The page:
On March 12 and 13, BiblioWorks, CESATCH, and Project K’ayamanta hosted a library training workshop in the community of Yamparaez, conducted by two library trainers from the Central Mennonite Committee in Santa Cruz.
Central Mennonite Committee (CCM) is a program based in Santa Cruz, in the eastern part of Bolivia, that has been working with libraries in Santa Cruz for 20 years. Through their library program, they are available for training in libraries in other parts of Bolivia. We invited them to Sucre for a couple of days to give a 2-day training course on the basic use of a library. There were about 20 participants from the community of Yamparaez, between teachers, the Mayor’s office, and high school students. The other 15 participants were invited from close-by communities where BiblioWorks and Project K’ayamanta have other library projects. K’ayamanta is a year-long project whose primary purpose is to work with youth rights and education. Seeing the need and importance of a library in Yamparaez, they contributed to the BiblioWorks/CESTACH library by providing furniture and books, along with some other materials. They also helped host this library workshop, by providing room and board for the 35 participants.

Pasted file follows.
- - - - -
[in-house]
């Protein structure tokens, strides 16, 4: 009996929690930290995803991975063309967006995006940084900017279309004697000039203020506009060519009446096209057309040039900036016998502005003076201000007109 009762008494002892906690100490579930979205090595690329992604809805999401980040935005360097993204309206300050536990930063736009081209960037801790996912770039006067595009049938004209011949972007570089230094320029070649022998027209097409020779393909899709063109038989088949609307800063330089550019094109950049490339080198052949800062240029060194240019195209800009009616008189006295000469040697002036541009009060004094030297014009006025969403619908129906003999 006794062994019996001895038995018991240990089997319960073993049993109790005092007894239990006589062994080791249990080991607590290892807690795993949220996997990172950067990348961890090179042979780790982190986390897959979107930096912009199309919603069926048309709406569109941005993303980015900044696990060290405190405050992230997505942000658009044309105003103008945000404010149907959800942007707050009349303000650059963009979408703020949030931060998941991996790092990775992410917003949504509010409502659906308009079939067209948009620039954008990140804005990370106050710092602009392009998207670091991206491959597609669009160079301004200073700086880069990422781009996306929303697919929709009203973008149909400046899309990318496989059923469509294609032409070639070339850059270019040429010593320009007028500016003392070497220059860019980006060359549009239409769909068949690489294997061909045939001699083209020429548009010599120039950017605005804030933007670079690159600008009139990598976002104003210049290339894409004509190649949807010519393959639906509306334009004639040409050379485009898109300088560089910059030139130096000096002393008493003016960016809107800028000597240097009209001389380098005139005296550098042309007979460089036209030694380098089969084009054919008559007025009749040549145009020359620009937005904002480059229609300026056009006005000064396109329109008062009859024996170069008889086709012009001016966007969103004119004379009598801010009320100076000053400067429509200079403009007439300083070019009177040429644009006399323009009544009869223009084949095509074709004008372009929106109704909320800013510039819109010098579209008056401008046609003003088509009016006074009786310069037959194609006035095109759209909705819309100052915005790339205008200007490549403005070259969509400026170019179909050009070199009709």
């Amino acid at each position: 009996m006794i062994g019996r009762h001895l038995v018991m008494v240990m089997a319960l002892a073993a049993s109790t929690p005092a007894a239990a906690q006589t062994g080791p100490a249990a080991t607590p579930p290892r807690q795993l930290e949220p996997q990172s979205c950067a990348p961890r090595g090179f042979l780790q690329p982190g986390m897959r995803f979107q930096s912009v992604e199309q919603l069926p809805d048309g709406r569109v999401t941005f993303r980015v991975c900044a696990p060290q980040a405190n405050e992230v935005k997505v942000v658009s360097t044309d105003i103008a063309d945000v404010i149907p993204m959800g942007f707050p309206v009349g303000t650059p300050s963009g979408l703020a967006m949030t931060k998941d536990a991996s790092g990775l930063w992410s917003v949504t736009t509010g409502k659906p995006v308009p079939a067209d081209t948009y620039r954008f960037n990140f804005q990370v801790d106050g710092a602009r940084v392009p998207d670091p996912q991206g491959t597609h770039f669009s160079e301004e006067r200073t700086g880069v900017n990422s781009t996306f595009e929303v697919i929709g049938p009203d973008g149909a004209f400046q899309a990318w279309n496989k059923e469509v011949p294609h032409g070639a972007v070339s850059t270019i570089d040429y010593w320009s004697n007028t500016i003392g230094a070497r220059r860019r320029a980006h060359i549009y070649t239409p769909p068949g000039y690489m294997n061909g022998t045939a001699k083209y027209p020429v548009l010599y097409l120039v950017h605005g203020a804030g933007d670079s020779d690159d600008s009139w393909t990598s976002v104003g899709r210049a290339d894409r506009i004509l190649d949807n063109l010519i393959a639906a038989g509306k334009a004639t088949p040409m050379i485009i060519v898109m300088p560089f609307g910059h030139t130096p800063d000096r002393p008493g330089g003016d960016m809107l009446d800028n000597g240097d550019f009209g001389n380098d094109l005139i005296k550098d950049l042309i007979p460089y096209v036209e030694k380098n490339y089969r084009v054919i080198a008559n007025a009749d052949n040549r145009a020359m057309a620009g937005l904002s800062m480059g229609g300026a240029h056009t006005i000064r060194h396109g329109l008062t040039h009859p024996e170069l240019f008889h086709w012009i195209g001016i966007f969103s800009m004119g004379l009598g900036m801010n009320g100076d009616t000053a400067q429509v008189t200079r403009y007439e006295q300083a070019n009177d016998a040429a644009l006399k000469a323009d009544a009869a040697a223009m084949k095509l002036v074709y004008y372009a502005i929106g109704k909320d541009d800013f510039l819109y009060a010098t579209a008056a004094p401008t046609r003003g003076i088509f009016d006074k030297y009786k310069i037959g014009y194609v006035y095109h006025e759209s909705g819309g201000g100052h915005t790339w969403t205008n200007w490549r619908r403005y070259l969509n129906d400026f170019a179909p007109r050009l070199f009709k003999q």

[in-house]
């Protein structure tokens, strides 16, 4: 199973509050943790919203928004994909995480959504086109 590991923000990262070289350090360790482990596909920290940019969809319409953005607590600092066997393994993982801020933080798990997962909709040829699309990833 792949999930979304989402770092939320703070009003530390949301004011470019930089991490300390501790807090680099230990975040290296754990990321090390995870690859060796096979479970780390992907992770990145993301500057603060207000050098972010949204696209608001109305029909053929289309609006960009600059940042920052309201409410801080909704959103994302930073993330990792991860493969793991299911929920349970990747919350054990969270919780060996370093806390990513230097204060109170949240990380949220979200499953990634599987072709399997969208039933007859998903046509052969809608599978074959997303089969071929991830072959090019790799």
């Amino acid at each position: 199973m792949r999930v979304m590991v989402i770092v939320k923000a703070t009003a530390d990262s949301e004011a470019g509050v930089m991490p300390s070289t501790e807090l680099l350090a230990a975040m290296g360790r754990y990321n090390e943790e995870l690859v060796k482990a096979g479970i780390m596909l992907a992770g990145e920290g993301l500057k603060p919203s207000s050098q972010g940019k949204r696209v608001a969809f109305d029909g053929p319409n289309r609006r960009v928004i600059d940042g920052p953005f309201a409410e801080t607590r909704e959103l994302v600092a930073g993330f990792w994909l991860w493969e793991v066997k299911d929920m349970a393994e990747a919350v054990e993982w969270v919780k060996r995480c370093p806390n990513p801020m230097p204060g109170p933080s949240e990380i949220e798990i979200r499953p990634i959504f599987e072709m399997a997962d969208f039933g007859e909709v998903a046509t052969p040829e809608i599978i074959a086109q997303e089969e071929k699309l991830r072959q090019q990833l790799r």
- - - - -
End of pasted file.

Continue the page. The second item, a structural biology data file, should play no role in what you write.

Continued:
Trainers Anita Zandstra and Sandra Sanchez made the library workshop a very dynamic, exciting event. Participants were taught about the roles of the librarian by enacting short, humorous skits where one group portrayed an example of a poor librarian and the next group portrayed a model librarian. Groups from different libraries are also given the chance to talk about specific challenges and concerns that they face in their community libraries.
Participants left the workshop with a better understanding of how a library works and the responsibility involved. They learned activities that they can do in their communities to promote the library and to bring students to the library. Teachers also became familiar with the books and ways that they can incorporate the library materials into their lesson plans.
Not only did the participants learn about the basics of a library, they also learned activities to promote literacy. That is one of the biggest challenges in Bolivia, where the idea of a rural library is relatively new and where the majority of reading is just to complete homework assignments and research. In the workshop, there was a moment were everyone closed their eyes and Sandra Sanchez read a story aloud. Keeping the eyes closed allows the imagination to flow, a great activity that teachers can do with their students to get them excited about reading books for personal enjoyment. There was also an activity where each group was given a poem; they then had to cut images out of a magazine to portray how the poem made them feel.